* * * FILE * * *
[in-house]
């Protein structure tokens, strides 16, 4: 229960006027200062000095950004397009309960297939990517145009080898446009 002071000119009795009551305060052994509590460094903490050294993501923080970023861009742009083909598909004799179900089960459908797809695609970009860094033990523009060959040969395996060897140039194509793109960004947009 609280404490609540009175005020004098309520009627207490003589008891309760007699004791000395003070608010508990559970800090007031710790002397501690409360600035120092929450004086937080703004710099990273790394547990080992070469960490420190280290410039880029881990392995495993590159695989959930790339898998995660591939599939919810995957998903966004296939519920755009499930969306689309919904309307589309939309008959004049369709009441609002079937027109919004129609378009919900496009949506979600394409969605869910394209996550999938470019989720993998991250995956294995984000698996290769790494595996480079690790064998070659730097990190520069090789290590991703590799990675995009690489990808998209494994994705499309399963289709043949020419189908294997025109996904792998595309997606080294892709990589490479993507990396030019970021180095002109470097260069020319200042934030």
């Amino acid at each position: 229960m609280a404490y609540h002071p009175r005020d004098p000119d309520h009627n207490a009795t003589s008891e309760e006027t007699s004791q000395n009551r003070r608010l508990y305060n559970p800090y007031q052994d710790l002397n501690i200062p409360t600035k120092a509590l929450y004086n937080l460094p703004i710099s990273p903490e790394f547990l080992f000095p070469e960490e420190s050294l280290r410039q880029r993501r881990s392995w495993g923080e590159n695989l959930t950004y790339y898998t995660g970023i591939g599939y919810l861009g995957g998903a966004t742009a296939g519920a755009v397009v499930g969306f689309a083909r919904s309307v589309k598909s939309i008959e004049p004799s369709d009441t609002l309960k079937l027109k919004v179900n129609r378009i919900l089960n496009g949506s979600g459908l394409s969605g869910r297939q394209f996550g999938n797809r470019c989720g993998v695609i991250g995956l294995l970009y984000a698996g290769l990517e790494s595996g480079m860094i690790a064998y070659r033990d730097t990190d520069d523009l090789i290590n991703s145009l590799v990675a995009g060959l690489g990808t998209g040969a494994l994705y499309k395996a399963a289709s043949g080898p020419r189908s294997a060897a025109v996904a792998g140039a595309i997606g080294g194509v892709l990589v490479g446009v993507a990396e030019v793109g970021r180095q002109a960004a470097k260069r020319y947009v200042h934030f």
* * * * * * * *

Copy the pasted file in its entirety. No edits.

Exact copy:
[in-house]
């Protein structure tokens, strides 16, 4: 229960006027200062000095950004397009309960297939990517145009080898446009 002071000119009795009551305060052994509590460094903490050294993501923080970023861009742009083909598909004799179900089960459908797809695609970009860094033990523009060959040969395996060897140039194509793109960004947009 609280404490609540009175005020004098309520009627207490003589008891309760007699004791000395003070608010508990559970800090007031710790002397501690409360600035120092929450004086937080703004710099990273790394547990080992070469960490420190280290410039880029881990392995495993590159695989959930790339898998995660591939599939919810995957998903966004296939519920755009499930969306689309919904309307589309939309008959004049369709009441609002079937027109919004129609378009919900496009949506979600394409969605869910394209996550999938470019989720993998991250995956294995984000698996290769790494595996480079690790064998070659730097990190520069090789290590991703590799990675995009690489990808998209494994994705499309399963289709043949020419189908294997025109996904792998595309997606080294892709990589490479993507990396030019970021180095002109470097260069020319200042934030």
């Amino acid at each position: 229960m609280a404490y609540h002071p009175r005020d004098p000119d309520h009627n207490a009795t003589s008891e309760e006027t007699s004791q000395n009551r003070r608010l508990y305060n559970p800090y007031q052994d710790l002397n501690i200062p409360t600035k120092a509590l929450y004086n937080l460094p703004i710099s990273p903490e790394f547990l080992f000095p070469e960490e420190s050294l280290r410039q880029r993501r881990s392995w495993g923080e590159n695989l959930t950004y790339y898998t995660g970023i591939g599939y919810l861009g995957g998903a966004t742009a296939g519920a755009v397009v499930g969306f689309a083909r919904s309307v589309k598909s939309i008959e004049p004799s369709d009441t609002l309960k079937l027109k919004v179900n129609r378009i919900l089960n496009g949506s979600g459908l394409s969605g869910r297939q394209f996550g999938n797809r470019c989720g993998v695609i991250g995956l294995l970009y984000a698996g290769l990517e790494s595996g480079m860094i690790a064998y070659r033990d730097t990190d520069d523009l090789i290590n991703s145009l590799v990675a995009g060959l690489g990808t998209g040969a494994l994705y499309k395996a399963a289709s043949g080898p020419r189908s294997a060897a025109v996904a792998g140039a595309i997606g080294g194509v892709l990589v490479g446009v993507a990396e030019v793109g970021r180095q002109a960004a470097k260069r020319y947009v200042h934030f």